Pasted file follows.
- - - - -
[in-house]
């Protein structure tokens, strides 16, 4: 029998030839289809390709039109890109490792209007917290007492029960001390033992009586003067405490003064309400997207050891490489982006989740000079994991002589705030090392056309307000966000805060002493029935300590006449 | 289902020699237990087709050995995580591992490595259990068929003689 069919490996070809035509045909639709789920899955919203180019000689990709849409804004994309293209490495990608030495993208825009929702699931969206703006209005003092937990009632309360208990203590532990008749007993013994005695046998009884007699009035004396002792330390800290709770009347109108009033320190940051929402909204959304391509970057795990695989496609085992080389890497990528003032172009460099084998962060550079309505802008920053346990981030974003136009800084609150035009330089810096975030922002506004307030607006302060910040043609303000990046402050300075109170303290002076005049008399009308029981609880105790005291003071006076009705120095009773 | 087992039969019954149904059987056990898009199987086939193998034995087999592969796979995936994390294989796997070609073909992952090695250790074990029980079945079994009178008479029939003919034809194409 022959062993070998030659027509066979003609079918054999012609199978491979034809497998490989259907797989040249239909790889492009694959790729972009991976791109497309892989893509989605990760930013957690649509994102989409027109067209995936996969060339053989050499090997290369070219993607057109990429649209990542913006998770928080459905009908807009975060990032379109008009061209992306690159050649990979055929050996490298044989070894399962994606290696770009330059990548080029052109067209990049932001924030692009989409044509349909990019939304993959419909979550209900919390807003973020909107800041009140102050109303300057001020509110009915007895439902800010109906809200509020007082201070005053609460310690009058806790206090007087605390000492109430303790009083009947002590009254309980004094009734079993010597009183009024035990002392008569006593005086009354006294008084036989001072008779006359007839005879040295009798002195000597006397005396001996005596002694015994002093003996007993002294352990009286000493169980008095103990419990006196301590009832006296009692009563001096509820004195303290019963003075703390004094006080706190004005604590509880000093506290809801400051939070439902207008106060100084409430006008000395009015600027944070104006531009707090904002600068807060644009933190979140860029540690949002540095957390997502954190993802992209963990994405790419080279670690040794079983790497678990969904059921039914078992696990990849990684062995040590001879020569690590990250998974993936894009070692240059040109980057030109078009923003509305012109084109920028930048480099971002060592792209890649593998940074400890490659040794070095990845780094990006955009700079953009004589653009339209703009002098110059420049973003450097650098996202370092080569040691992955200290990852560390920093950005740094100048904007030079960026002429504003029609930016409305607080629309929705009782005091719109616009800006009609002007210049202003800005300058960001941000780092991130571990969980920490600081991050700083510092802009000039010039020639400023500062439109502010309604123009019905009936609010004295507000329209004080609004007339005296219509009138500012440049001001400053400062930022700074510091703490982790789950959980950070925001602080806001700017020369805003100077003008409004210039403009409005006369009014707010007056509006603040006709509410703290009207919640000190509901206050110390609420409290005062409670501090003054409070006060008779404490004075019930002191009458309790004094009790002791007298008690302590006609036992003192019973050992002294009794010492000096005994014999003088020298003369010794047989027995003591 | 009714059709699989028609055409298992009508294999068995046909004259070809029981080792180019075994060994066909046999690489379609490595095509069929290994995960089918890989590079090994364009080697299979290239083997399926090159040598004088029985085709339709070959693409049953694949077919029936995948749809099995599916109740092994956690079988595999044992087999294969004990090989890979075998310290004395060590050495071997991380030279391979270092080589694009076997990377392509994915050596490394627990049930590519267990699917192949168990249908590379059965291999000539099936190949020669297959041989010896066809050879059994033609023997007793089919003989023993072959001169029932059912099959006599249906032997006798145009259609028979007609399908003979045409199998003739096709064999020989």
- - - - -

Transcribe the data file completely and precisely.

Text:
[in-house]
């Protein structure tokens, strides 16, 4: 029998030839289809390709039109890109490792209007917290007492029960001390033992009586003067405490003064309400997207050891490489982006989740000079994991002589705030090392056309307000966000805060002493029935300590006449 | 289902020699237990087709050995995580591992490595259990068929003689 069919490996070809035509045909639709789920899955919203180019000689990709849409804004994309293209490495990608030495993208825009929702699931969206703006209005003092937990009632309360208990203590532990008749007993013994005695046998009884007699009035004396002792330390800290709770009347109108009033320190940051929402909204959304391509970057795990695989496609085992080389890497990528003032172009460099084998962060550079309505802008920053346990981030974003136009800084609150035009330089810096975030922002506004307030607006302060910040043609303000990046402050300075109170303290002076005049008399009308029981609880105790005291003071006076009705120095009773 | 087992039969019954149904059987056990898009199987086939193998034995087999592969796979995936994390294989796997070609073909992952090695250790074990029980079945079994009178008479029939003919034809194409 022959062993070998030659027509066979003609079918054999012609199978491979034809497998490989259907797989040249239909790889492009694959790729972009991976791109497309892989893509989605990760930013957690649509994102989409027109067209995936996969060339053989050499090997290369070219993607057109990429649209990542913006998770928080459905009908807009975060990032379109008009061209992306690159050649990979055929050996490298044989070894399962994606290696770009330059990548080029052109067209990049932001924030692009989409044509349909990019939304993959419909979550209900919390807003973020909107800041009140102050109303300057001020509110009915007895439902800010109906809200509020007082201070005053609460310690009058806790206090007087605390000492109430303790009083009947002590009254309980004094009734079993010597009183009024035990002392008569006593005086009354006294008084036989001072008779006359007839005879040295009798002195000597006397005396001996005596002694015994002093003996007993002294352990009286000493169980008095103990419990006196301590009832006296009692009563001096509820004195303290019963003075703390004094006080706190004005604590509880000093506290809801400051939070439902207008106060100084409430006008000395009015600027944070104006531009707090904002600068807060644009933190979140860029540690949002540095957390997502954190993802992209963990994405790419080279670690040794079983790497678990969904059921039914078992696990990849990684062995040590001879020569690590990250998974993936894009070692240059040109980057030109078009923003509305012109084109920028930048480099971002060592792209890649593998940074400890490659040794070095990845780094990006955009700079953009004589653009339209703009002098110059420049973003450097650098996202370092080569040691992955200290990852560390920093950005740094100048904007030079960026002429504003029609930016409305607080629309929705009782005091719109616009800006009609002007210049202003800005300058960001941000780092991130571990969980920490600081991050700083510092802009000039010039020639400023500062439109502010309604123009019905009936609010004295507000329209004080609004007339005296219509009138500012440049001001400053400062930022700074510091703490982790789950959980950070925001602080806001700017020369805003100077003008409004210039403009409005006369009014707010007056509006603040006709509410703290009207919640000190509901206050110390609420409290005062409670501090003054409070006060008779404490004075019930002191009458309790004094009790002791007298008690302590006609036992003192019973050992002294009794010492000096005994014999003088020298003369010794047989027995003591 | 009714059709699989028609055409298992009508294999068995046909004259070809029981080792180019075994060994066909046999690489379609490595095509069929290994995960089918890989590079090994364009080697299979290239083997399926090159040598004088029985085709339709070959693409049953694949077919029936995948749809099995599916109740092994956690079988595999044992087999294969004990090989890979075998310290004395060590050495071997991380030279391979270092080589694009076997990377392509994915050596490394627990049930590519267990699917192949168990249908590379059965291999000539099936190949020669297959041989010896066809050879059994033609023997007793089919003989023993072959001169029932059912099959006599249906032997006798145009259609028979007609399908003979045409199998003739096709064999020989």